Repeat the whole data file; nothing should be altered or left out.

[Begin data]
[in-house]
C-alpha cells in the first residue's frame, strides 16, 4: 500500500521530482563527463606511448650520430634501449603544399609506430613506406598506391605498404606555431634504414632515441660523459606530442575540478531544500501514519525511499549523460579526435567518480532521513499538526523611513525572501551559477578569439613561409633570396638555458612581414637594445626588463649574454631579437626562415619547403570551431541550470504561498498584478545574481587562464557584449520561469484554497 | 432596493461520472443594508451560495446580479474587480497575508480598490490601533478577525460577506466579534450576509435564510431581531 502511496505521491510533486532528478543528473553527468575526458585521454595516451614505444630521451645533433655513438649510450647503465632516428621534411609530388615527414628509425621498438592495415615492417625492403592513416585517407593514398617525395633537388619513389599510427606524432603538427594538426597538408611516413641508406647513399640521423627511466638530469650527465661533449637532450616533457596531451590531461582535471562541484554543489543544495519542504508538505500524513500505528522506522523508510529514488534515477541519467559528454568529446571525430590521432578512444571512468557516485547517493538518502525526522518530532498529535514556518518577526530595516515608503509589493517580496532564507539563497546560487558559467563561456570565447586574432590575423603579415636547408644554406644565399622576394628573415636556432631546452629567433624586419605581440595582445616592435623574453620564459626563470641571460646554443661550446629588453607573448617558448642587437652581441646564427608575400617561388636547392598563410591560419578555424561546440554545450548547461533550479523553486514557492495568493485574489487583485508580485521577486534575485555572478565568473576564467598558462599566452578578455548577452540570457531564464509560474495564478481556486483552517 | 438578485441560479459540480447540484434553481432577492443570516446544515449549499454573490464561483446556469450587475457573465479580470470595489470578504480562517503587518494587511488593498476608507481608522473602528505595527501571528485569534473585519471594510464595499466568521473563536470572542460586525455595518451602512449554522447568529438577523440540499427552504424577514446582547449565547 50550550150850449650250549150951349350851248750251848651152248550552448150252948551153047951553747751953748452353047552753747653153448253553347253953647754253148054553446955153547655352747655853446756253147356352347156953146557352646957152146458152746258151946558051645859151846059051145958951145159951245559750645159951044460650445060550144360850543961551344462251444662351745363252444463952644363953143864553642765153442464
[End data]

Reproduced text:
[in-house]
C-alpha cells in the first residue's frame, strides 16, 4: 500500500521530482563527463606511448650520430634501449603544399609506430613506406598506391605498404606555431634504414632515441660523459606530442575540478531544500501514519525511499549523460579526435567518480532521513499538526523611513525572501551559477578569439613561409633570396638555458612581414637594445626588463649574454631579437626562415619547403570551431541550470504561498498584478545574481587562464557584449520561469484554497 | 432596493461520472443594508451560495446580479474587480497575508480598490490601533478577525460577506466579534450576509435564510431581531 502511496505521491510533486532528478543528473553527468575526458585521454595516451614505444630521451645533433655513438649510450647503465632516428621534411609530388615527414628509425621498438592495415615492417625492403592513416585517407593514398617525395633537388619513389599510427606524432603538427594538426597538408611516413641508406647513399640521423627511466638530469650527465661533449637532450616533457596531451590531461582535471562541484554543489543544495519542504508538505500524513500505528522506522523508510529514488534515477541519467559528454568529446571525430590521432578512444571512468557516485547517493538518502525526522518530532498529535514556518518577526530595516515608503509589493517580496532564507539563497546560487558559467563561456570565447586574432590575423603579415636547408644554406644565399622576394628573415636556432631546452629567433624586419605581440595582445616592435623574453620564459626563470641571460646554443661550446629588453607573448617558448642587437652581441646564427608575400617561388636547392598563410591560419578555424561546440554545450548547461533550479523553486514557492495568493485574489487583485508580485521577486534575485555572478565568473576564467598558462599566452578578455548577452540570457531564464509560474495564478481556486483552517 | 438578485441560479459540480447540484434553481432577492443570516446544515449549499454573490464561483446556469450587475457573465479580470470595489470578504480562517503587518494587511488593498476608507481608522473602528505595527501571528485569534473585519471594510464595499466568521473563536470572542460586525455595518451602512449554522447568529438577523440540499427552504424577514446582547449565547 50550550150850449650250549150951349350851248750251848651152248550552448150252948551153047951553747751953748452353047552753747653153448253553347253953647754253148054553446955153547655352747655853446756253147356352347156953146557352646957152146458152746258151946558051645859151846059051145958951145159951245559750645159951044460650445060550144360850543961551344462251444662351745363252444463952644363953143864553642765153442464